Raising Godly, loving children is the goal of nearly every Christian parent. There is no greater challenge than convincing children (who are often naturally selfish creatures) to be loving, giving, and self-sacrificial—and no greater blessing as a parent than the moment when you realize that one of your children has achieved that lofty goal, even if only for a moment. With a holiday that focuses on love approaching, what better opportunity could there be to discuss love with all of your children?
The first thing you must take into consideration, of course, is your child’s age. A toddler can understand “being nice” or “doing something nice for someone.” An older child is more likely to comprehend “acts of love,” and a pre-teen or teenager is able to grasp “selfless love” at its most basic level, though they might not fully comprehend it. Start with where your child is, and don’t try to go too far with it right off the bat.
Next, consider what your child already knows. Has your child “been saved”? If they have not already decided to live a Christian life, it may be that you have to take your lesson from a slightly different perspective. Again, the age of the child will play a huge role here.
Sit down with your children all together, at least as much as possible. Tailor your lesson to the youngest child, but have information that will appeal to an older child’s greater perspective, as well. Make each of them feel as though you’re speaking specifically to them.
Feeling challenged yet?
Discuss what “love” means to your child. They may “love” their teddy bear, a favorite book or movie, or a favorite food—but they really love their family members, and they really, really love Jesus (or, at least, you hope they do). Ask them how they could show someone they love that they love them. For younger children, this may be as simple as hugging Mommy and Daddy and telling them. For older children, dig a little deeper. How can they show love to Mom and Dad? Guide them through a few things that you would really appreciate: completing their schoolwork without whining; working on their chores without complaint; a day without bickering. Discuss how these things fall in line with the Godly principles that you want them to learn: working cheerfully; giving their all; showing respect to their parents.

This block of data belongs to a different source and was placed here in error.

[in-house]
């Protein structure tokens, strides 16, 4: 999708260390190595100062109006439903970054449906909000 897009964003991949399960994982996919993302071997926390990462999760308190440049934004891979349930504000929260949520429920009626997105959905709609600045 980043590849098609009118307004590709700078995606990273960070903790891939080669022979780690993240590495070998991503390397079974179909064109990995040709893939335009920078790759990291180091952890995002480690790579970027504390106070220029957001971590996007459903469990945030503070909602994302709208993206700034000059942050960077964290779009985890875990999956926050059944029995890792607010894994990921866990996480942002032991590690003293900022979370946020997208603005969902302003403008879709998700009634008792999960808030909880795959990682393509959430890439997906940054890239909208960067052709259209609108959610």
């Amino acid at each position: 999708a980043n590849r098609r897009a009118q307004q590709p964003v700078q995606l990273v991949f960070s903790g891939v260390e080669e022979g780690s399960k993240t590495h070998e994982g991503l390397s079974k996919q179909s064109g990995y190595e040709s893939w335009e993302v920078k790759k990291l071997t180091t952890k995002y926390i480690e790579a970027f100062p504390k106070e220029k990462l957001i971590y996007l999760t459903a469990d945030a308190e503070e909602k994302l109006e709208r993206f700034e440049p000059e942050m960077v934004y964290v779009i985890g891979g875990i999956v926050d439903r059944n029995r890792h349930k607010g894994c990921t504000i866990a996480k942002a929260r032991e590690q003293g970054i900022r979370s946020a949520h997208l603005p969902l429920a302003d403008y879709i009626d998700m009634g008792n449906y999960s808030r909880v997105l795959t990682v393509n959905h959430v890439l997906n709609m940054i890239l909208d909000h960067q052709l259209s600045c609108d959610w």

Next, give your kids a Valentine’s Day challenge: ask them to give each member of the family a Valentine’s gift that really shows God’s love. This might mean helping a sibling with their chores or a particularly difficult project; helping Mom or Dad without needing to be asked; or apologizing to one another for an offense in a way that really shows that they’re sorry. Discuss why these things are more important than any other gift you can give—and then model it yourself! Maybe one child needs to stay up a little bit later one night for some one-on-one time with Mom or Dad. Maybe another one really needs a special trip—not an expensive one, but just some individual time. Or maybe your kids need some help with a chore or project that you or your spouse can provide! Be creative in your ideas and consistent in your follow-through.
Talk to your kids about why you choose to show love this way: not through plastic toys that will soon be thrown away or forgotten, or through flowers that will wilt, or through things that will not matter tomorrow, but in ways that will be remembered. Talk about the difference between a gesture that is completed because it must be, and a difference that comes from the heart. Then, sit back and watch. Observe when your children make choices that will really matter later, and praise them for them—and see whether or not it makes a permanent change in their hearts.